Guest Blogger

Lit and Flicks Sustain the Newly Out

Filed By Guest Blogger | July 05, 2010 4:00 PM | comments

Filed in: Entertainment, Living
Tags: Gay & Lesbian Review, gay books, gay movies, lesbian books, lesbian movies, LGBT books, LGBT literature, Naiad Press

Editors' Note: Guest blogger Leslie Robinson hails from New England, lives in Seattle and is shacked up with a Southerner. Check out more of Leslie's humor columns at

Leslie-congruent.pngAfter we finished working out and I had breath again to speak, I asked my friend Louisa about her weekend plans. She said she intended to cozy up with a lesbian romance.

It's not that Louisa doesn't have anyone real with whom to cozy up. She's a year into her first lesbian relationship, and that's the point. Because she's in love, because she's new at this Sapphic thing, she gets sustenance from LGBT books, publications and movies.

Even a trashy romance. Especially a trashy romance.

Whether you're in a relationship or not, when you're in the process of coming out, gay books and such affirm that process. They tell you, most basically, that you're not alone. They help you make sense of what you're feeling. It doesn't matter if you're 13 or 75. LGBT books offer clues for the clueless.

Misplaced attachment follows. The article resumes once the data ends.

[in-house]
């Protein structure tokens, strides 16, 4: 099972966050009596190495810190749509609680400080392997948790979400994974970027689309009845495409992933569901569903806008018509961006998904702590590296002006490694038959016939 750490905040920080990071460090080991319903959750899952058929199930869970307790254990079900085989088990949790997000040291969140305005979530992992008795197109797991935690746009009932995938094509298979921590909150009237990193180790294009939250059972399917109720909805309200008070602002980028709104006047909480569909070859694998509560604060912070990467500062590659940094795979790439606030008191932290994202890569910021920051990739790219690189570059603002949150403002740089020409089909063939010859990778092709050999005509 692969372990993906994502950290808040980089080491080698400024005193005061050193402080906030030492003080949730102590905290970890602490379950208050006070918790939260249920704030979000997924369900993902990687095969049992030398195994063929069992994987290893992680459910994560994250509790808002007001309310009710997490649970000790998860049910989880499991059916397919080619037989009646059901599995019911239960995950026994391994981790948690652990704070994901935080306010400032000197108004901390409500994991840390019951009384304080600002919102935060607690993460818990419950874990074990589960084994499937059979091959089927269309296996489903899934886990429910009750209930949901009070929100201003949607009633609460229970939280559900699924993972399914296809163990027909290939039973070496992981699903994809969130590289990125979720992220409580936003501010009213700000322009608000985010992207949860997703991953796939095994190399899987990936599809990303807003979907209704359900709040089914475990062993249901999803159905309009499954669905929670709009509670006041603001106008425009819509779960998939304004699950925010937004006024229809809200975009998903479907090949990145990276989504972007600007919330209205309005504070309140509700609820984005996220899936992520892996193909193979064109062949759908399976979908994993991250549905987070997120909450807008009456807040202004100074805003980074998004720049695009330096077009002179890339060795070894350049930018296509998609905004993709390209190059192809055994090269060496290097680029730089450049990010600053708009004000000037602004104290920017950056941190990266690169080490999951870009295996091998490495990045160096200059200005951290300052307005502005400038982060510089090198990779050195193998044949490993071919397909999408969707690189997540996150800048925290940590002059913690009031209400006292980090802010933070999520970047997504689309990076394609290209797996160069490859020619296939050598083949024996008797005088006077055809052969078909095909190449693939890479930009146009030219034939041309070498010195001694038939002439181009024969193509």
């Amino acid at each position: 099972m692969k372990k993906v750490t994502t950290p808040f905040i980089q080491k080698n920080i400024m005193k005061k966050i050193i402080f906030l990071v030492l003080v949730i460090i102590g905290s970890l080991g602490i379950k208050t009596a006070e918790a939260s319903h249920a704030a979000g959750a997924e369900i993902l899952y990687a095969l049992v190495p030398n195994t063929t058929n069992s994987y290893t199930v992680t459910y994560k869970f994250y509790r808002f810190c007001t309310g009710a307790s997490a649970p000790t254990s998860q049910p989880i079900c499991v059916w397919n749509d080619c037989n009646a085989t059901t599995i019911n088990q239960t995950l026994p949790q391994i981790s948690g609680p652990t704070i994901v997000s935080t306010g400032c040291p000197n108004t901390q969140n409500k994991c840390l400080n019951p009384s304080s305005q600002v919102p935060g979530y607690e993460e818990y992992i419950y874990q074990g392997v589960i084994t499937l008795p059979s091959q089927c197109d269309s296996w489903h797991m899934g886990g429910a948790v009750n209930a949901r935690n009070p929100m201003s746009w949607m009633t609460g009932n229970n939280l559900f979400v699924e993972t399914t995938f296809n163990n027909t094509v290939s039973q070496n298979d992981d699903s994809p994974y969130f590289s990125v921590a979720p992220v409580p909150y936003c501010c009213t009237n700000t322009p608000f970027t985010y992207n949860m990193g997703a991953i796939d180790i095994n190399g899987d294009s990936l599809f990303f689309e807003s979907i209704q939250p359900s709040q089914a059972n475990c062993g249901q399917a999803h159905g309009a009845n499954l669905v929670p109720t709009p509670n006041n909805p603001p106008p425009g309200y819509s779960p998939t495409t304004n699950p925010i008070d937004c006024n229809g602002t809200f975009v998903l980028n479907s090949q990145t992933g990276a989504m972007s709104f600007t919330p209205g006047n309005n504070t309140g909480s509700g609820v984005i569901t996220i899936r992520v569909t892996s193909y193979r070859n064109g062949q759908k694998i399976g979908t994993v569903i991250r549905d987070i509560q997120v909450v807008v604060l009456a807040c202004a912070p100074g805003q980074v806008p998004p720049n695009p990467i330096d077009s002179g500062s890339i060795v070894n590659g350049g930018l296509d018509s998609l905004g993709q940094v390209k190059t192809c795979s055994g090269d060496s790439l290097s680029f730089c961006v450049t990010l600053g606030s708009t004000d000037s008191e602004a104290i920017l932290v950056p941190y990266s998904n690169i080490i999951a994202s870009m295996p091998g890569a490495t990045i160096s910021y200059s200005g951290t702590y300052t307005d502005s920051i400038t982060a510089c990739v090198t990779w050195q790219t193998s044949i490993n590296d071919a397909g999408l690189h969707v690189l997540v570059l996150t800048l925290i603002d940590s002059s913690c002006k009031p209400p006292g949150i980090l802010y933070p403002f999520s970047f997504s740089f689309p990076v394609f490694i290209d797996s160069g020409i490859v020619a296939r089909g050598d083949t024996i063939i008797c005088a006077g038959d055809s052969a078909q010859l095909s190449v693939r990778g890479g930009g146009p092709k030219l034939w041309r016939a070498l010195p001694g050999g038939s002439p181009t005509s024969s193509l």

I asked Louisa if her romance was a Naiad book, referring to the defunct publisher of all kinds of lesbian novels. She said yes. Ah, I said, Naiad helped many newbies through their lesbian adolescence, including me. Good thing the fruits of that company's labor are still around, helping other, um, fruits.

Louisa's voice held only a tinge of embarrassment for reveling in a romance. For a professor, that's pretty good. As an academic who teaches literature, she's practically required to dismiss romance as being as unworthy as rude limericks. I'm just glad she has tenure.

Of course, she also subscribes to the journal The Gay & Lesbian Review, a fact she can remind herself of should she start feeling a bit too plebeian.

When my partner Anne served as the advisor for a new lesbian support group at Randolph-Macon Woman's College in Lynchburg, Va., in the late '80s, the first thing the organizers did was head to a gay bookstore in Washington, D.C. Before returning to Lynchburg, where Jerry Falwell ruled, they loaded up on books that would've made his hair ignite.

The topics of the fiction and nonfiction included relationships, sex, discrimination, coming out and other baby-dyke essentials. Anne says the students chose books that provided "a chance to see how others had survived. And thrived."

My experience tells me that sometimes the works we seize on in our early days are just lousy. Take the lesbian movie "Claire of the Moon." Hardly a soul in the film can act, lesser characters are achingly stereotypical, and did I mention hardly anyone can act?

But I watched that movie more often than film buffs watch "Citizen Kane." Because my lesbian celluloid options were limited. And because of one hot sex scene, if I'm honest. And absolutely because I could relate to the emotions and longings, despite their being so badly packaged.